Still, she fatigues easily. An occupational therapist regularly visits Syd at home, and, among other things, makes Syd get down on her hands and knees to try and do push ups. That, along with trying to lift her left arm by itself, are two of her most challenging physical tasks. Although doctors have told her that her disabilities are permanent, Syd refuses to accept that. “I’m not gonna stop working,” she says. “I’m never gonna give up hope.”
Life has a way of teaching us everything we need to know. Prior to the stroke, Syd says that she was super critical of her looks. “I was very self conscious and didn’t think I was good enough. Now, of course, I look at pictures and say, wow, I was pretty good,” she says. The lesson here? “Appreciate your body — no matter how big it is, how thin it is. Embrace yourself — don’t let society tell you that you have to be perfect. Embrace yourself and just make the best out of it.
“A lot of people just don’t want to go out when they’re like this [with physical challenges] — but you know what? I’m here and I’m gonna live my life the best I can.”
She’s also doing what she can to make a difference. Syd’s proud of the fact that Club Fit partnered with her to raise funds for the National Stroke Association (NSA). Among other things, the NSA seeks to educate people about strokes, help stroke victims receive extended therapy, and advise hospitals on how to become better equipped to deal with stroke victims. In May, this Club Fit fundraiser was held in conjunction with the So You Think You Can Choreograph contest and raised over $4,000 for the NSA. Last year’s fundraiser raised over $3,500.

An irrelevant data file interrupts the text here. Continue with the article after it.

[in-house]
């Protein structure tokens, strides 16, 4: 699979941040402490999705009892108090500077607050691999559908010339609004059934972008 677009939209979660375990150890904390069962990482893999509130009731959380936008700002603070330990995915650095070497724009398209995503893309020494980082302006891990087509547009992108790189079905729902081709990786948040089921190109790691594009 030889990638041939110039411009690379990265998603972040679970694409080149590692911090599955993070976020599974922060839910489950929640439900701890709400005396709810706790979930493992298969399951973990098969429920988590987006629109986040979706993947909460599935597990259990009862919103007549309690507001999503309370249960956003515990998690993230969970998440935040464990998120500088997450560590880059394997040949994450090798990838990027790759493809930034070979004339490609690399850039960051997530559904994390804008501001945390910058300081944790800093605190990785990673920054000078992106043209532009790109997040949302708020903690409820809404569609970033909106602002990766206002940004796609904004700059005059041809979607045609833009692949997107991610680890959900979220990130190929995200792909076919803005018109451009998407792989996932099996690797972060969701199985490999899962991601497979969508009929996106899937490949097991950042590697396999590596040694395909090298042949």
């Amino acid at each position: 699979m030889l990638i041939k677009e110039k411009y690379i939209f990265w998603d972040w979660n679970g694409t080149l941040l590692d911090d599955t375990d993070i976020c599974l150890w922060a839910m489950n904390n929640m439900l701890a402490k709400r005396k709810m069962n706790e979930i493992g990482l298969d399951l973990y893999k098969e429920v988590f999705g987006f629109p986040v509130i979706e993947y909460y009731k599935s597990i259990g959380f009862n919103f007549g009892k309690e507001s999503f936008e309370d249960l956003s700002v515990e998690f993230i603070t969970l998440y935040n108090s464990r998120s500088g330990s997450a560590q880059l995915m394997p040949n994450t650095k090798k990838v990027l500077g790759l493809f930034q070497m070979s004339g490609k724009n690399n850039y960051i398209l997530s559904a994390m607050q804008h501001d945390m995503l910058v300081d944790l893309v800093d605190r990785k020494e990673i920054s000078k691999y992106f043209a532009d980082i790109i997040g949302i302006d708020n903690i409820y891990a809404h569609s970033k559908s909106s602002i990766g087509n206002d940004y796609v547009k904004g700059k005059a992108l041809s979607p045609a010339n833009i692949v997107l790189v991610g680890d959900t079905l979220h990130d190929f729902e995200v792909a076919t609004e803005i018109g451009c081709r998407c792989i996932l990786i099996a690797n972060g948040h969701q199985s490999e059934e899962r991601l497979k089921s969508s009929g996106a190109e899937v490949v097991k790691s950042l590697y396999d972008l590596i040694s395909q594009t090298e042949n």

Syd is also proud of the fact that so many of the women she taught in Dance ‘N’ Funk contributed in some way to the fundraiser, and that they are still there for her — and for each other. Says Syd: “The dance girls are unbelievable. It makes me so happy to see them bonding and being friends.”
More than 30 years have passed since Syd Berman and Club Fit first crossed paths, a path that has seen its share of twists and turns. And as Syd looks back over what’s transpired these last three years, some more of life’s lessons are revealed.
“Family is more important than anything — and keeping your spirits up, no matter what happens, is important.,” Syd says. “I’ve discovered that I have so many wonderful friends at the club, it’s like my second home. And I also discovered that I am strong. I used to wonder what would I do if something happened [to me],